Introduction to High Performance Computing

In High Performance Computing we are interested in realizing numerical algorithms in such a way that we get as close as possible to the theoretical peak performance of the underlying hardware. This requires adapting the numerical algorithms. In the usual lectures on numerical analysis or numerical linear algebra this does not get covered.

It turns out that the performance only depends on a few elementary linear algebra operations. These operations became known as BLAS (Basic Linear Algebra Subroutines). So obviously an efficient BLAS implementation is crucial for scientific computing and scientific applications. Both, commercial ( Intel MKL, AMD ACML, Sun Performance Library, ...) and open source (BLIS, OpenBLAS, ATLAS, ...) implementations of BLAS are available.

So if a lecture is called High Performance Computing it has to deal with BLAS! One way of dealing with BLAS is merely reading papers and using existing BLAS implementations as black box. But if you really want to understand it you have to implement your own BLAS! In this lecture we implement some of the most relevant parts of BLAS (which we will call ulmBLAS) and it will be on par with commercial implementations.

How will we do this lecture online?

Due to the Corona situation we will do this lecture online. On the left-hand side you see a navigation bar with a list of sessions. Each session covers a certain topic of this lecture and is subdivided into a bunch of sections. In the first section I will outline the topic. In the subsequent sections I present you some video tutorials and eventually further information or exercises. It is important to understand that in general the content of these sections depend on each other. So work through these section in chronological order.

At least once a week I will offer an office hour through the BigBlueButton feature in Moodle. But of course, you also can reach me by email or the Moodel forum.

What are you supposed to do?

For each session start with with the first section and work your way through to the last session. That means read the text, watch the videos and simply reproduce what I show you. Ideally you even understand things that you reproduce ;-)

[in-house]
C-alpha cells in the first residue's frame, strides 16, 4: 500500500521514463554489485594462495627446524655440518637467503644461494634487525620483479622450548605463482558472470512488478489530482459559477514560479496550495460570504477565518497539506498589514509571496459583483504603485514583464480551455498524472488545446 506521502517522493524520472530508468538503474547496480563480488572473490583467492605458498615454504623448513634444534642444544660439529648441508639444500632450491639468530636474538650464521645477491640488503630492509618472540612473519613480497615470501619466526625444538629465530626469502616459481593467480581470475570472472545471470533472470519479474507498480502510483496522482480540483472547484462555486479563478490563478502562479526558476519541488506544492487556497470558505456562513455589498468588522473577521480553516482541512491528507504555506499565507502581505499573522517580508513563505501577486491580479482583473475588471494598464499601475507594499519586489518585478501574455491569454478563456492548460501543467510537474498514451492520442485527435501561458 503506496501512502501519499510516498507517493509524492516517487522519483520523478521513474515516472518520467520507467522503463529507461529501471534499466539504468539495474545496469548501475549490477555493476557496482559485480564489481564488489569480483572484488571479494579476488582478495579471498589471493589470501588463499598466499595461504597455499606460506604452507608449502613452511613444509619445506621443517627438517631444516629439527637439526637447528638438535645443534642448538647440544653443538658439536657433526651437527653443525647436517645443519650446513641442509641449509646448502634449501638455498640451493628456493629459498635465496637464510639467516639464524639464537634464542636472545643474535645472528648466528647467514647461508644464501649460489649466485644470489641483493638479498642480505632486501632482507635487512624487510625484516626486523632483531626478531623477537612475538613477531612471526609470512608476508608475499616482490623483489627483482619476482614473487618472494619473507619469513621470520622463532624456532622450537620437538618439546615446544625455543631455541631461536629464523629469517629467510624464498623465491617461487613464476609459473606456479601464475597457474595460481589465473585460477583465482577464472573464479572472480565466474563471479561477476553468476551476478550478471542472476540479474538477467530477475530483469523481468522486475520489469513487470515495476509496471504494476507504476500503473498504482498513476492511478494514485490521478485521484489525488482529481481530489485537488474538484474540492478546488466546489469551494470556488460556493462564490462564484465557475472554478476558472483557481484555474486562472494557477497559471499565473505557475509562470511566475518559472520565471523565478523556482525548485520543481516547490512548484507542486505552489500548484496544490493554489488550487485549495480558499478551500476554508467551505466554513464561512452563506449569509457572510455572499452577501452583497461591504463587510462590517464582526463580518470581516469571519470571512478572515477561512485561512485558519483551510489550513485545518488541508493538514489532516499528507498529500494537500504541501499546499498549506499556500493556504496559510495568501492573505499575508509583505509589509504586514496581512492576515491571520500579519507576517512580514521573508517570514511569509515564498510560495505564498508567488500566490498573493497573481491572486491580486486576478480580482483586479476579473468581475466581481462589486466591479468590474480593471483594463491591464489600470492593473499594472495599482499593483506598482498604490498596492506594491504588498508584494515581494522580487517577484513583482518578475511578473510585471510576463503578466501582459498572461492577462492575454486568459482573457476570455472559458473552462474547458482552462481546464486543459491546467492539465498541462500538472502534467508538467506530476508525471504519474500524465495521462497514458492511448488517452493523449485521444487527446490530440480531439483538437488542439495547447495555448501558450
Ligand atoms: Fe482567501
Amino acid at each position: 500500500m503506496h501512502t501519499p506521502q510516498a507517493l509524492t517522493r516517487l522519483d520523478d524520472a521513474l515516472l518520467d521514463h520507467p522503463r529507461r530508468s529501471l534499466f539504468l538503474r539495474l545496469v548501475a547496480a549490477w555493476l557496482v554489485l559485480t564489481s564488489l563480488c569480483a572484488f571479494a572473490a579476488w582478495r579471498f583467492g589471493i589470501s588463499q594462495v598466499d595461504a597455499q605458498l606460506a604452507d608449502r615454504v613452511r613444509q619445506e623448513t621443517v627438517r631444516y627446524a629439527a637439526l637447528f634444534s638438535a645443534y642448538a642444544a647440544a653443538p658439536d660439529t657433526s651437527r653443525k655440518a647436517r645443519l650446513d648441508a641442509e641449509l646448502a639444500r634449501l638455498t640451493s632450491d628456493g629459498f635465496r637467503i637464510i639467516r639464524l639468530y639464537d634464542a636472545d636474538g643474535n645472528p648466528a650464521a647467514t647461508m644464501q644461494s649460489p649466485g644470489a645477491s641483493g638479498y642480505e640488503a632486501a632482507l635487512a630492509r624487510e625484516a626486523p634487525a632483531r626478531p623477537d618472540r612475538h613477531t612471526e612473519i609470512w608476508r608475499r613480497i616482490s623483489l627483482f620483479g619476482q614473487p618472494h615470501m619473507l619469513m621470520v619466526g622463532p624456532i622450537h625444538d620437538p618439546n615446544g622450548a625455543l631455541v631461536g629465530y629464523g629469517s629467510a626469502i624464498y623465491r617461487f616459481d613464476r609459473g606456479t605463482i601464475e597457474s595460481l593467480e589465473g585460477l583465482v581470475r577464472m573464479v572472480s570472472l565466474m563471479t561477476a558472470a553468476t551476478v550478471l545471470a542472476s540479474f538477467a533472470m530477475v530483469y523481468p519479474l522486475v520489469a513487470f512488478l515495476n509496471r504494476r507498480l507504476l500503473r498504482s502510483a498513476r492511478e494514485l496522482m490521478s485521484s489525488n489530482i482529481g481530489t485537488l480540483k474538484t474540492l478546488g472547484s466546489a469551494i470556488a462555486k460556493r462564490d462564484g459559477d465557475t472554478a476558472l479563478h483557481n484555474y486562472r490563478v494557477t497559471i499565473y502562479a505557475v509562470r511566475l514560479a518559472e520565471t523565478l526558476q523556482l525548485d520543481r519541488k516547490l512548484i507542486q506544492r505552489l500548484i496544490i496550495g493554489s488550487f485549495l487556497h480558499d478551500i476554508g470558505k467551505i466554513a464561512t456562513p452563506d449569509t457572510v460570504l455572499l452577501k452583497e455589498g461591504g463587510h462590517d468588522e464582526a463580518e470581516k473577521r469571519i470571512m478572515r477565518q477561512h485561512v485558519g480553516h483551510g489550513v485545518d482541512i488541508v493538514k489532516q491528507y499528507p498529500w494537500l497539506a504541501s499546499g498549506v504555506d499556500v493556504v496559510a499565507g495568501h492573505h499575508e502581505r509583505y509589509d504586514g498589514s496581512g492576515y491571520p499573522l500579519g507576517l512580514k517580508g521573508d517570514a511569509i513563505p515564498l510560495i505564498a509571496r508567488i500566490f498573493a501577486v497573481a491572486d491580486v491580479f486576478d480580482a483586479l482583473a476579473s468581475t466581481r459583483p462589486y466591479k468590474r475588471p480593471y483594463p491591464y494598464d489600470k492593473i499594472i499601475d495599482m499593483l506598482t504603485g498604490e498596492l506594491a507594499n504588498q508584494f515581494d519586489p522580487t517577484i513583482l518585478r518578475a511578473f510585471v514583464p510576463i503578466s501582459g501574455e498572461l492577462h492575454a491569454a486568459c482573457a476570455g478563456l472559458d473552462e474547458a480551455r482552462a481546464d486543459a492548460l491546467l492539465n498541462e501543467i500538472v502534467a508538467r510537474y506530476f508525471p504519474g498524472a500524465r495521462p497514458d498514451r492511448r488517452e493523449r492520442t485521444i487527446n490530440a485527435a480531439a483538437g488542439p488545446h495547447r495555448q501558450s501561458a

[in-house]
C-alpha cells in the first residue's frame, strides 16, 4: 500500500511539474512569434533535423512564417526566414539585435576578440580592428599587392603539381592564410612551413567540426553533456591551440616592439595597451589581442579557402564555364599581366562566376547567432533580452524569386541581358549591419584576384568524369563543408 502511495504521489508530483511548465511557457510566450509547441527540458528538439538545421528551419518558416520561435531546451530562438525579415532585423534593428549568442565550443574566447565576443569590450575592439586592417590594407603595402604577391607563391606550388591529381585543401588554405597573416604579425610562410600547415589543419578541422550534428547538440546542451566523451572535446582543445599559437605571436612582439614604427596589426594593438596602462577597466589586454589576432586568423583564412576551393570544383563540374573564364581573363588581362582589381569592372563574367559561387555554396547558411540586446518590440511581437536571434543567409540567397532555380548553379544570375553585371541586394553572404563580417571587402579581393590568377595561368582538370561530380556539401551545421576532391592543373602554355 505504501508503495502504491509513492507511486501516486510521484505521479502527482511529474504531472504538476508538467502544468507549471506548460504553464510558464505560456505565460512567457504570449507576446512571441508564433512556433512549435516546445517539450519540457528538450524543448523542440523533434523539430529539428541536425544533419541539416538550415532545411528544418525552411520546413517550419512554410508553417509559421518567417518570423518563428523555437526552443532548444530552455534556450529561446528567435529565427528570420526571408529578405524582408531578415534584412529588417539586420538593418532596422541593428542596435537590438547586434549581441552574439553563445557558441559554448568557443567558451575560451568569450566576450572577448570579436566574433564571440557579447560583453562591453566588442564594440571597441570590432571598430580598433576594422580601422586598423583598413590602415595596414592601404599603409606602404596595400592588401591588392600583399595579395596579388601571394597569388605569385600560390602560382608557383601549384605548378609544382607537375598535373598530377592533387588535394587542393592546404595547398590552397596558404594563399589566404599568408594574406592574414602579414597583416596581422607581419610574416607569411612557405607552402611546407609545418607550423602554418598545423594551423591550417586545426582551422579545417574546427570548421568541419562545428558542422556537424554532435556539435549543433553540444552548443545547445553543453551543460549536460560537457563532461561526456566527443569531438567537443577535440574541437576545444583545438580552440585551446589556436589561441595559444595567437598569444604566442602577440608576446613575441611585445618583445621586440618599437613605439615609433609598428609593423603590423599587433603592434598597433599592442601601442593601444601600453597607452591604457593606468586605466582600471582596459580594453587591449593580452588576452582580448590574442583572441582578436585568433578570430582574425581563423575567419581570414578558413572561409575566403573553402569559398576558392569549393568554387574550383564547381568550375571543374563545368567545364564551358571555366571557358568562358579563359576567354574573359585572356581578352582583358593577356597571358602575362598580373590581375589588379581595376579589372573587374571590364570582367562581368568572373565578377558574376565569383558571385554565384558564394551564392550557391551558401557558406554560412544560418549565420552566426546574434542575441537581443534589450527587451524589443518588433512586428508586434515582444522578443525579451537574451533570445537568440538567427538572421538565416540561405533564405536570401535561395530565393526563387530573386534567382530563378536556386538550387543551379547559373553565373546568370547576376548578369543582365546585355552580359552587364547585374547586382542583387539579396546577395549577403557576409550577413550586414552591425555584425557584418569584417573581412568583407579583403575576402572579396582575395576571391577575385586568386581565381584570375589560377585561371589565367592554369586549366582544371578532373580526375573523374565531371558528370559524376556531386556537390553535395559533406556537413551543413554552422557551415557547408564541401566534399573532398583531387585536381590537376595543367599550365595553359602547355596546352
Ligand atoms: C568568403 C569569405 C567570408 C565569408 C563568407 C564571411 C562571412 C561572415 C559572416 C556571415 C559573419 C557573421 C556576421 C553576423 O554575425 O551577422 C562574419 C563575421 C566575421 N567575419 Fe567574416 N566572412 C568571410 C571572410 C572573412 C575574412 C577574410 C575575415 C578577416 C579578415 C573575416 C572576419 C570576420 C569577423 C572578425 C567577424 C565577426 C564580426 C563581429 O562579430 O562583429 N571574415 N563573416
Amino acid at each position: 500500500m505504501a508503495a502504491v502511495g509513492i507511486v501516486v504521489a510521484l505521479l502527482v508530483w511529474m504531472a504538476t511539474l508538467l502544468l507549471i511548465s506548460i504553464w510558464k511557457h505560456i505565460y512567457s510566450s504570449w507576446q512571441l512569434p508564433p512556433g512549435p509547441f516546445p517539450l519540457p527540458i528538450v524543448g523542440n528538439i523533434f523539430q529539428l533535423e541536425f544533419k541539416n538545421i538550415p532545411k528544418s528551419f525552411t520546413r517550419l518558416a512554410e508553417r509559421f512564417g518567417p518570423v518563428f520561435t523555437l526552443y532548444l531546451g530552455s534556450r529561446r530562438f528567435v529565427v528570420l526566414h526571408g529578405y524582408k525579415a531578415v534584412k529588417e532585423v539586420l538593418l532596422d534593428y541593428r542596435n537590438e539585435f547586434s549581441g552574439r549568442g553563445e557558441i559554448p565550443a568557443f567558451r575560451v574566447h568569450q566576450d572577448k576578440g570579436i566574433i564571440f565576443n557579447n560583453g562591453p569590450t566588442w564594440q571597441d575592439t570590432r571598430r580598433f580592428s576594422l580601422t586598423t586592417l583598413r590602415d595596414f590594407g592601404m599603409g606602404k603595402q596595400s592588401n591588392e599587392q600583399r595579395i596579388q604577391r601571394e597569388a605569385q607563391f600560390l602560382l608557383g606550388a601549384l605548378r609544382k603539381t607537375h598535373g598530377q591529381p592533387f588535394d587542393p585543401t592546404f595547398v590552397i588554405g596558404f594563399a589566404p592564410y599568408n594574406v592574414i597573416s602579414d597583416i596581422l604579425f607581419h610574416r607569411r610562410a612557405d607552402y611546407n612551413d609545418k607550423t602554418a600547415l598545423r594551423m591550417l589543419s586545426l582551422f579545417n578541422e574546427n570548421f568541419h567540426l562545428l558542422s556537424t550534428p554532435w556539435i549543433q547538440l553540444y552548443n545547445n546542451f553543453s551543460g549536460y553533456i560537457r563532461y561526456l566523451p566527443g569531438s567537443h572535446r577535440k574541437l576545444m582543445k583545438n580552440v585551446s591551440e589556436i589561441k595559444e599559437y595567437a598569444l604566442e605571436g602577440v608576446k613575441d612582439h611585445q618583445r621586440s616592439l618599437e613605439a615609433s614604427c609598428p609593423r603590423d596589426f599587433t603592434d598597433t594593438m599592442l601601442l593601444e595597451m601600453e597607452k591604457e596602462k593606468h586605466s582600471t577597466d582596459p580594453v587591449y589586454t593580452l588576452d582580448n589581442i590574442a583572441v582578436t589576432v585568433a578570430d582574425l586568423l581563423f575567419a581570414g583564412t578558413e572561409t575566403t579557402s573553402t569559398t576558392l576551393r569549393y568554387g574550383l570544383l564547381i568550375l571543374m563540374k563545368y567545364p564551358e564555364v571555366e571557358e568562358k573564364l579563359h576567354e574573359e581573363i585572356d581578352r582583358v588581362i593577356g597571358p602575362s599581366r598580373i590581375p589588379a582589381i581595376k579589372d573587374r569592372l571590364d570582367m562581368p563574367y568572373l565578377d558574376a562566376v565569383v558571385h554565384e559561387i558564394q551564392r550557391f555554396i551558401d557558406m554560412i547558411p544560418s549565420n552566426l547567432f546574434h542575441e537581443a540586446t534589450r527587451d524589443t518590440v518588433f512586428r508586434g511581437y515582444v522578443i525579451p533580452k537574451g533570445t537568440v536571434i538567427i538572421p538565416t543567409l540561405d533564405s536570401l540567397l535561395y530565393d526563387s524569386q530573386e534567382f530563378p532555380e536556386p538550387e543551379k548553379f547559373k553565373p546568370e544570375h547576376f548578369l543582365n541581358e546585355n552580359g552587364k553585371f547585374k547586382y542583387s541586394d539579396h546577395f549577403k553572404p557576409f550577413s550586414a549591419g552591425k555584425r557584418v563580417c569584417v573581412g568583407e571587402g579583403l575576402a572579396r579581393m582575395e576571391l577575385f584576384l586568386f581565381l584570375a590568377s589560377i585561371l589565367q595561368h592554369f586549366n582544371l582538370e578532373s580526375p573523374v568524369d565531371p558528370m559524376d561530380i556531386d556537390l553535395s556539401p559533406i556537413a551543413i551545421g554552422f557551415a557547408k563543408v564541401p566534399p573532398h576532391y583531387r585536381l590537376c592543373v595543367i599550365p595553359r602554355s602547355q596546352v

You only can learn programming (and this is the main content of this lecture) by doing things. This is a hands-on class and you have to make your hands dirty!

What should you do if something does not work?

Coding requires a high frustration tolerance. And you develop a high frustration tolerance by coding. But having said that, this is a lecture that helps you to get there. So do not hesitate to ask by using the forum or by sending me an email (did I mention that already?).

Syllabus and first lecture

The first virtual lecture is on April 21 from 4 pm to 7 pm. And this first lecture is covered in Session 1. Of course course you are free to start earlier but it is not required.

The schedule for the other can be found in the syllabus.

So what is session zero ?

For the first lecture we will use tools that run in the browser. So this should work on your machine. However, for later lectures we have to use tools that are only available on our Unix server. In Session 0 you will find help for connecting and using the server.

Actually it would be possible to install them on any Unix system (e.g. MacOS, Linux, etc.). But I never used a Windows machine in my long entire life, so I could not support that. Long story short: Using the departments Unix server is the easiest way to find some common ground for us.

Consider, that more time for the exercise will be required if you are not familiar with the following:

  • Working with a Unix terminal and

  • using a proper text editor (like Vim) for coding.